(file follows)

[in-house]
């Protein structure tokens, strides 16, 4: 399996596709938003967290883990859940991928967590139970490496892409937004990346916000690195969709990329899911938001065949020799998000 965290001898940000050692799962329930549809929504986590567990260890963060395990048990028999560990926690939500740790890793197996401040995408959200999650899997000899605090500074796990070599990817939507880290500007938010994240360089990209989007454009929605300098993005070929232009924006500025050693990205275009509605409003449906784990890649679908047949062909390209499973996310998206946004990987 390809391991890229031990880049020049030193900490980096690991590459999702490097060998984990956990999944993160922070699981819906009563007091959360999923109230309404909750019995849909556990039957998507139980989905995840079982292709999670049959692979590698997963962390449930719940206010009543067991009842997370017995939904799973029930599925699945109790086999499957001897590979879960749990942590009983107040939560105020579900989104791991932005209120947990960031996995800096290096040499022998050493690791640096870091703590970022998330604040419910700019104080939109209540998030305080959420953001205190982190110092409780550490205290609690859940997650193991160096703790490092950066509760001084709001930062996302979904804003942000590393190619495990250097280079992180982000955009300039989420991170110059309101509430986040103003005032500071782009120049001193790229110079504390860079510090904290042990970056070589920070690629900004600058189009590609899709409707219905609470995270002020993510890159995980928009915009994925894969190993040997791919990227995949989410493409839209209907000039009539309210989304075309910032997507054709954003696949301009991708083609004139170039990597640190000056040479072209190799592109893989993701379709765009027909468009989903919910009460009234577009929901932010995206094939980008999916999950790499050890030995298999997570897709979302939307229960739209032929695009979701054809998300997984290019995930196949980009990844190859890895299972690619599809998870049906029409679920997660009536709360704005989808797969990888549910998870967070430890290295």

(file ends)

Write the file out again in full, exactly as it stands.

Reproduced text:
[in-house]
């Protein structure tokens, strides 16, 4: 399996596709938003967290883990859940991928967590139970490496892409937004990346916000690195969709990329899911938001065949020799998000 965290001898940000050692799962329930549809929504986590567990260890963060395990048990028999560990926690939500740790890793197996401040995408959200999650899997000899605090500074796990070599990817939507880290500007938010994240360089990209989007454009929605300098993005070929232009924006500025050693990205275009509605409003449906784990890649679908047949062909390209499973996310998206946004990987 390809391991890229031990880049020049030193900490980096690991590459999702490097060998984990956990999944993160922070699981819906009563007091959360999923109230309404909750019995849909556990039957998507139980989905995840079982292709999670049959692979590698997963962390449930719940206010009543067991009842997370017995939904799973029930599925699945109790086999499957001897590979879960749990942590009983107040939560105020579900989104791991932005209120947990960031996995800096290096040499022998050493690791640096870091703590970022998330604040419910700019104080939109209540998030305080959420953001205190982190110092409780550490205290609690859940997650193991160096703790490092950066509760001084709001930062996302979904804003942000590393190619495990250097280079992180982000955009300039989420991170110059309101509430986040103003005032500071782009120049001193790229110079504390860079510090904290042990970056070589920070690629900004600058189009590609899709409707219905609470995270002020993510890159995980928009915009994925894969190993040997791919990227995949989410493409839209209907000039009539309210989304075309910032997507054709954003696949301009991708083609004139170039990597640190000056040479072209190799592109893989993701379709765009027909468009989903919910009460009234577009929901932010995206094939980008999916999950790499050890030995298999997570897709979302939307229960739209032929695009979701054809998300997984290019995930196949980009990844190859890895299972690619599809998870049906029409679920997660009536709360704005989808797969990888549910998870967070430890290295």